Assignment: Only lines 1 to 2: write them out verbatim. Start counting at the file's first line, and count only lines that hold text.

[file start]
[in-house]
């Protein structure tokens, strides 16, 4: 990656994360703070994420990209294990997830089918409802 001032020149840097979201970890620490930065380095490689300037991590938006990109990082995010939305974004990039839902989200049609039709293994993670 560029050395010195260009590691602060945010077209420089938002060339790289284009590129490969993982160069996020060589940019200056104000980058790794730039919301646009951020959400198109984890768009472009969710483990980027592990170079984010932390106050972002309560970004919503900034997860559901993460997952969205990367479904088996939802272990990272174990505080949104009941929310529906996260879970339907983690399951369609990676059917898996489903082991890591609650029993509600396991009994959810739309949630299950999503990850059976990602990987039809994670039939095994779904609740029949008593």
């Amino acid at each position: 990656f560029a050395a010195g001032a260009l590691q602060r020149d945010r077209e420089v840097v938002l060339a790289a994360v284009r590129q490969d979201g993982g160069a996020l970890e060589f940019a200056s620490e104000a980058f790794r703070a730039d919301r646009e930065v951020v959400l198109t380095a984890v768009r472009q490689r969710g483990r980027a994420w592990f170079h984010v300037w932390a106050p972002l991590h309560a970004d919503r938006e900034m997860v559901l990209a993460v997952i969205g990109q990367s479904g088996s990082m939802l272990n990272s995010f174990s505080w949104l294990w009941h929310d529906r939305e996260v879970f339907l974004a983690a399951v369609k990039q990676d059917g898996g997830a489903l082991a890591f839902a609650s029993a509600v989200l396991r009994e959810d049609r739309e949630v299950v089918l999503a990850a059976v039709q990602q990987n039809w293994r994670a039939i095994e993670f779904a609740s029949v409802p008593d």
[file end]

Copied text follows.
[in-house]
């Protein structure tokens, strides 16, 4: 990656994360703070994420990209294990997830089918409802 001032020149840097979201970890620490930065380095490689300037991590938006990109990082995010939305974004990039839902989200049609039709293994993670 560029050395010195260009590691602060945010077209420089938002060339790289284009590129490969993982160069996020060589940019200056104000980058790794730039919301646009951020959400198109984890768009472009969710483990980027592990170079984010932390106050972002309560970004919503900034997860559901993460997952969205990367479904088996939802272990990272174990505080949104009941929310529906996260879970339907983690399951369609990676059917898996489903082991890591609650029993509600396991009994959810739309949630299950999503990850059976990602990987039809994670039939095994779904609740029949008593």